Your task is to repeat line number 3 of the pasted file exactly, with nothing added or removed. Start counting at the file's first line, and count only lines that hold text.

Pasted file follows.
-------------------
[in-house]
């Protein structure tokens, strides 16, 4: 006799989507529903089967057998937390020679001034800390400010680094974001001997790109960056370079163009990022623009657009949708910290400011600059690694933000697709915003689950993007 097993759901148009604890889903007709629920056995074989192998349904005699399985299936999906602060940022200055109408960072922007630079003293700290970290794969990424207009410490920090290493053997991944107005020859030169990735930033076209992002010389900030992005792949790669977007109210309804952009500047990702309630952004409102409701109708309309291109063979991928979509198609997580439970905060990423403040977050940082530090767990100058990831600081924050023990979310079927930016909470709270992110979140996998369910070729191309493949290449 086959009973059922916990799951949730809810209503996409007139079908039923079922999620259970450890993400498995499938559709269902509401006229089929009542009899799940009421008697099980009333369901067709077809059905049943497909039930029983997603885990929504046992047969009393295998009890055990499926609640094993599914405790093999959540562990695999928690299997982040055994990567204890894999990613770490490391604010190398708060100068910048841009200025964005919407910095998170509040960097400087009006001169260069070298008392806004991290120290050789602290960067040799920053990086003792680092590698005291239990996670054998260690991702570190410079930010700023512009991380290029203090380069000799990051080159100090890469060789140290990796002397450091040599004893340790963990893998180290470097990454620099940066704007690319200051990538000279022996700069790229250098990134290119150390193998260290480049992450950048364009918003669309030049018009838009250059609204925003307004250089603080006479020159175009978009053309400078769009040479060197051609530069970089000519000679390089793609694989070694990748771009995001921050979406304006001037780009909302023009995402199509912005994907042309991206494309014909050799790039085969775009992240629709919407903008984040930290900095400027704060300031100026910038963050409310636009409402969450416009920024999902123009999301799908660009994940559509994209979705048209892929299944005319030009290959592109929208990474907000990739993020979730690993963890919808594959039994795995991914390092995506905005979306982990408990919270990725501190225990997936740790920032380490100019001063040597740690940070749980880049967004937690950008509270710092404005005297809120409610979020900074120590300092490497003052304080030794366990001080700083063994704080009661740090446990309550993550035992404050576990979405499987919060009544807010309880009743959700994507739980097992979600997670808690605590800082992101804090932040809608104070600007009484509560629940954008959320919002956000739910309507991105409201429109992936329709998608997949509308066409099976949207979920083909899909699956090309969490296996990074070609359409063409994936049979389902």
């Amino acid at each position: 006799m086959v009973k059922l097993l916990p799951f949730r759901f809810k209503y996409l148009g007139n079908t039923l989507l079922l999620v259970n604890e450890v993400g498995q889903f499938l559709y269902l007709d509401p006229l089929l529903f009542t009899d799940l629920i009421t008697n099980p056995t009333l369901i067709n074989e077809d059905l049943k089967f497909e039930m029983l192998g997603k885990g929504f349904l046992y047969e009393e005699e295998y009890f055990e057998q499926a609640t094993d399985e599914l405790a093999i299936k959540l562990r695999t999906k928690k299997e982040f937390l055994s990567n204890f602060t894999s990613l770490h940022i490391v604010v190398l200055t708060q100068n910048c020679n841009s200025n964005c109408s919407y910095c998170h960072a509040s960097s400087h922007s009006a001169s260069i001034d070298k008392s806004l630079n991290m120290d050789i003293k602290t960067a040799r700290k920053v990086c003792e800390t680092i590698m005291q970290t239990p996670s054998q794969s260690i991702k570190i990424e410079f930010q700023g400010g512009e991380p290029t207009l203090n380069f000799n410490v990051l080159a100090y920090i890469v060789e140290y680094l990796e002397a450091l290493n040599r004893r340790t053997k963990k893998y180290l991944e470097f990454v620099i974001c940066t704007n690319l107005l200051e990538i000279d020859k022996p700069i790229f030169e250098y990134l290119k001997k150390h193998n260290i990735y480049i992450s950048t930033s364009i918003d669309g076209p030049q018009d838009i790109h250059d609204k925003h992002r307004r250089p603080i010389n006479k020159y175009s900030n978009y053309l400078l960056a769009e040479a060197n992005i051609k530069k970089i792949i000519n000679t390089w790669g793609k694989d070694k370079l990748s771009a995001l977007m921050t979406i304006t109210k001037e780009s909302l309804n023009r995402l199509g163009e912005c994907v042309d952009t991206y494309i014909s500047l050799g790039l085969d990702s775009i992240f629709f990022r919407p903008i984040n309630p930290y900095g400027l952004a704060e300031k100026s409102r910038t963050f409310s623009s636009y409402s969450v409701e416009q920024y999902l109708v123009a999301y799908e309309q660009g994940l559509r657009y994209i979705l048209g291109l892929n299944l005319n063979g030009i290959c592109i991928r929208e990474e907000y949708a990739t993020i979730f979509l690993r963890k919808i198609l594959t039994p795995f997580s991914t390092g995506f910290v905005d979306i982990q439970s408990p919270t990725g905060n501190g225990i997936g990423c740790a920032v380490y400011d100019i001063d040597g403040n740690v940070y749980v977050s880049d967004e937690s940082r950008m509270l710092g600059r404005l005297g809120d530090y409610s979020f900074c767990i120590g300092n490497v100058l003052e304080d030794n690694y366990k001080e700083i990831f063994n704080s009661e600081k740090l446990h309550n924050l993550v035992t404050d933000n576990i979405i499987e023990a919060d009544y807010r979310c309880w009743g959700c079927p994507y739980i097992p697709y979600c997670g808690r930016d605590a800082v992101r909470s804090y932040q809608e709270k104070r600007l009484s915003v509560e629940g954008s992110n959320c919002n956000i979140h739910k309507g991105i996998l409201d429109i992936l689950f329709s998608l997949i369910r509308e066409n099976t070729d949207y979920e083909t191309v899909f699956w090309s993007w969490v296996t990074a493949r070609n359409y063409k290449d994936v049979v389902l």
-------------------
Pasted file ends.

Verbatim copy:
């Amino acid at each position: 006799m086959v009973k059922l097993l916990p799951f949730r759901f809810k209503y996409l148009g007139n079908t039923l989507l079922l999620v259970n604890e450890v993400g498995q889903f499938l559709y269902l007709d509401p006229l089929l529903f009542t009899d799940l629920i009421t008697n099980p056995t009333l369901i067709n074989e077809d059905l049943k089967f497909e039930m029983l192998g997603k885990g929504f349904l046992y047969e009393e005699e295998y009890f055990e057998q499926a609640t094993d399985e599914l405790a093999i299936k959540l562990r695999t999906k928690k299997e982040f937390l055994s990567n204890f602060t894999s990613l770490h940022i490391v604010v190398l200055t708060q100068n910048c020679n841009s200025n964005c109408s919407y910095c998170h960072a509040s960097s400087h922007s009006a001169s260069i001034d070298k008392s806004l630079n991290m120290d050789i003293k602290t960067a040799r700290k920053v990086c003792e800390t680092i590698m005291q970290t239990p996670s054998q794969s260690i991702k570190i990424e410079f930010q700023g400010g512009e991380p290029t207009l203090n380069f000799n410490v990051l080159a100090y920090i890469v060789e140290y680094l990796e002397a450091l290493n040599r004893r340790t053997k963990k893998y180290l991944e470097f990454v620099i974001c940066t704007n690319l107005l200051e990538i000279d020859k022996p700069i790229f030169e250098y990134l290119k001997k150390h193998n260290i990735y480049i992450s950048t930033s364009i918003d669309g076209p030049q018009d838009i790109h250059d609204k925003h992002r307004r250089p603080i010389n006479k020159y175009s900030n978009y053309l400078l960056a769009e040479a060197n992005i051609k530069k970089i792949i000519n000679t390089w790669g793609k694989d070694k370079l990748s771009a995001l977007m921050t979406i304006t109210k001037e780009s909302l309804n023009r995402l199509g163009e912005c994907v042309d952009t991206y494309i014909s500047l050799g790039l085969d990702s775009i992240f629709f990022r919407p903008i984040n309630p930290y900095g400027l952004a704060e300031k100026s409102r910038t963050f409310s623009s636009y409402s969450v409701e416009q920024y999902l109708v123009a999301y799908e309309q660009g994940l559509r657009y994209i979705l048209g291109l892929n299944l005319n063979g030009i290959c592109i991928r929208e990474e907000y949708a990739t993020i979730f979509l690993r963890k919808i198609l594959t039994p795995f997580s991914t390092g995506f910290v905005d979306i982990q439970s408990p919270t990725g905060n501190g225990i997936g990423c740790a920032v380490y400011d100019i001063d040597g403040n740690v940070y749980v977050s880049d967004e937690s940082r950008m509270l710092g600059r404005l005297g809120d530090y409610s979020f900074c767990i120590g300092n490497v100058l003052e304080d030794n690694y366990k001080e700083i990831f063994n704080s009661e600081k740090l446990h309550n924050l993550v035992t404050d933000n576990i979405i499987e023990a919060d009544y807010r979310c309880w009743g959700c079927p994507y739980i097992p697709y979600c997670g808690r930016d605590a800082v992101r909470s804090y932040q809608e709270k104070r600007l009484s915003v509560e629940g954008s992110n959320c919002n956000i979140h739910k309507g991105i996998l409201d429109i992936l689950f329709s998608l997949i369910r509308e066409n099976t070729d949207y979920e083909t191309v899909f699956w090309s993007w969490v296996t990074a493949r070609n359409y063409k290449d994936v049979v389902l």